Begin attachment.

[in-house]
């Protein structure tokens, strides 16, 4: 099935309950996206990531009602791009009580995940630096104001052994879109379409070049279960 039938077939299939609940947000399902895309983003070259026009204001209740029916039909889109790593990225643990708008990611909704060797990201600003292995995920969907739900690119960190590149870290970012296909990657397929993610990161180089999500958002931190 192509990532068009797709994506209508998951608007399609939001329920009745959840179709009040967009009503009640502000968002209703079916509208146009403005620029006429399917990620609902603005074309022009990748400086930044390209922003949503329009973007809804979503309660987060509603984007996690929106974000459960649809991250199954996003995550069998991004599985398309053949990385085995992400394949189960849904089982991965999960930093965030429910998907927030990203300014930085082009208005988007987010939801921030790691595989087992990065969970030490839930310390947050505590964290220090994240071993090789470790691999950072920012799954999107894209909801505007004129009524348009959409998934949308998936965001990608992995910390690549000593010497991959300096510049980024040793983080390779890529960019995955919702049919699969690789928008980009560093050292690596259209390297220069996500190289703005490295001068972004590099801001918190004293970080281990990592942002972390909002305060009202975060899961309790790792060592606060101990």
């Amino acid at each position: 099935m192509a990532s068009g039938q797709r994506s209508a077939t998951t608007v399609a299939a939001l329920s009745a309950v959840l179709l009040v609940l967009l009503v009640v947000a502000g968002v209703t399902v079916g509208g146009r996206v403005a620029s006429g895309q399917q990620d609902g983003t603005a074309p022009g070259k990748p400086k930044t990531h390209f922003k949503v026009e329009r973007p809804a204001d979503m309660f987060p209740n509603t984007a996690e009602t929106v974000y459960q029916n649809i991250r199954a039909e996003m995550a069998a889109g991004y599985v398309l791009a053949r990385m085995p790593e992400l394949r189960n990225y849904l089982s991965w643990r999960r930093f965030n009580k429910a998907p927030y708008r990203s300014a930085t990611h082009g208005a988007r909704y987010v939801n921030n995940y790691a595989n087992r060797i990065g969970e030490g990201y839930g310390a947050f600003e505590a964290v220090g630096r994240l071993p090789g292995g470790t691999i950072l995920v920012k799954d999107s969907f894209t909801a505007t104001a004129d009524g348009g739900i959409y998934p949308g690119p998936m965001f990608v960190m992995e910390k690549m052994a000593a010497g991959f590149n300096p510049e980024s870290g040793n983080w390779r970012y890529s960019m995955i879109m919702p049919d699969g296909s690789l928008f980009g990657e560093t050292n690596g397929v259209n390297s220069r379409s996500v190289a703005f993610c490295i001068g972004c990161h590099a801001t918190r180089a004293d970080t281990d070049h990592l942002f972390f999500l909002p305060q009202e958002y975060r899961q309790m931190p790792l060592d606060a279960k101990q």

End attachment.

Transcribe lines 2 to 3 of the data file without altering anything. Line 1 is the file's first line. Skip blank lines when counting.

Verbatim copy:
């Protein structure tokens, strides 16, 4: 099935309950996206990531009602791009009580995940630096104001052994879109379409070049279960 039938077939299939609940947000399902895309983003070259026009204001209740029916039909889109790593990225643990708008990611909704060797990201600003292995995920969907739900690119960190590149870290970012296909990657397929993610990161180089999500958002931190 192509990532068009797709994506209508998951608007399609939001329920009745959840179709009040967009009503009640502000968002209703079916509208146009403005620029006429399917990620609902603005074309022009990748400086930044390209922003949503329009973007809804979503309660987060509603984007996690929106974000459960649809991250199954996003995550069998991004599985398309053949990385085995992400394949189960849904089982991965999960930093965030429910998907927030990203300014930085082009208005988007987010939801921030790691595989087992990065969970030490839930310390947050505590964290220090994240071993090789470790691999950072920012799954999107894209909801505007004129009524348009959409998934949308998936965001990608992995910390690549000593010497991959300096510049980024040793983080390779890529960019995955919702049919699969690789928008980009560093050292690596259209390297220069996500190289703005490295001068972004590099801001918190004293970080281990990592942002972390909002305060009202975060899961309790790792060592606060101990």
């Amino acid at each position: 099935m192509a990532s068009g039938q797709r994506s209508a077939t998951t608007v399609a299939a939001l329920s009745a309950v959840l179709l009040v609940l967009l009503v009640v947000a502000g968002v209703t399902v079916g509208g146009r996206v403005a620029s006429g895309q399917q990620d609902g983003t603005a074309p022009g070259k990748p400086k930044t990531h390209f922003k949503v026009e329009r973007p809804a204001d979503m309660f987060p209740n509603t984007a996690e009602t929106v974000y459960q029916n649809i991250r199954a039909e996003m995550a069998a889109g991004y599985v398309l791009a053949r990385m085995p790593e992400l394949r189960n990225y849904l089982s991965w643990r999960r930093f965030n009580k429910a998907p927030y708008r990203s300014a930085t990611h082009g208005a988007r909704y987010v939801n921030n995940y790691a595989n087992r060797i990065g969970e030490g990201y839930g310390a947050f600003e505590a964290v220090g630096r994240l071993p090789g292995g470790t691999i950072l995920v920012k799954d999107s969907f894209t909801a505007t104001a004129d009524g348009g739900i959409y998934p949308g690119p998936m965001f990608v960190m992995e910390k690549m052994a000593a010497g991959f590149n300096p510049e980024s870290g040793n983080w390779r970012y890529s960019m995955i879109m919702p049919d699969g296909s690789l928008f980009g990657e560093t050292n690596g397929v259209n390297s220069r379409s996500v190289a703005f993610c490295i001068g972004c990161h590099a801001t918190r180089a004293d970080t281990d070049h990592l942002f972390f999500l909002p305060q009202e958002y975060r899961q309790m931190p790792l060592d606060a279960k101990q």